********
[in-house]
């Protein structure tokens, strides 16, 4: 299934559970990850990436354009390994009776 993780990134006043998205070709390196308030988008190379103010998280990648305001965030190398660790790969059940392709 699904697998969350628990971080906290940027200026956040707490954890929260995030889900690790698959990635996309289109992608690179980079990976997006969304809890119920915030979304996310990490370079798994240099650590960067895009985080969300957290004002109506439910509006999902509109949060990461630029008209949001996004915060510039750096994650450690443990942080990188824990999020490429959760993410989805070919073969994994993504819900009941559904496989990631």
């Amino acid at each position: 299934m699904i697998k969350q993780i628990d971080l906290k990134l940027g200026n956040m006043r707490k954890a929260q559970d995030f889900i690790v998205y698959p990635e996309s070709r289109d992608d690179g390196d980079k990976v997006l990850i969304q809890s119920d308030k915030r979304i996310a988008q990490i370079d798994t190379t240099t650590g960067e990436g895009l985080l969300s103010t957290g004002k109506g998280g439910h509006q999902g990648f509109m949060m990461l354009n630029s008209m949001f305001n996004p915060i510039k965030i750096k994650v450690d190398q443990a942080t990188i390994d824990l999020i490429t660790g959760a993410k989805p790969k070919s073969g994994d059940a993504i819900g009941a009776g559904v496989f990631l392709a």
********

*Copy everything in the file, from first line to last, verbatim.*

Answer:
[in-house]
């Protein structure tokens, strides 16, 4: 299934559970990850990436354009390994009776 993780990134006043998205070709390196308030988008190379103010998280990648305001965030190398660790790969059940392709 699904697998969350628990971080906290940027200026956040707490954890929260995030889900690790698959990635996309289109992608690179980079990976997006969304809890119920915030979304996310990490370079798994240099650590960067895009985080969300957290004002109506439910509006999902509109949060990461630029008209949001996004915060510039750096994650450690443990942080990188824990999020490429959760993410989805070919073969994994993504819900009941559904496989990631």
């Amino acid at each position: 299934m699904i697998k969350q993780i628990d971080l906290k990134l940027g200026n956040m006043r707490k954890a929260q559970d995030f889900i690790v998205y698959p990635e996309s070709r289109d992608d690179g390196d980079k990976v997006l990850i969304q809890s119920d308030k915030r979304i996310a988008q990490i370079d798994t190379t240099t650590g960067e990436g895009l985080l969300s103010t957290g004002k109506g998280g439910h509006q999902g990648f509109m949060m990461l354009n630029s008209m949001f305001n996004p915060i510039k965030i750096k994650v450690d190398q443990a942080t990188i390994d824990l999020i490429t660790g959760a993410k989805p790969k070919s073969g994994d059940a993504i819900g009941a009776g559904v496989f990631l392709a």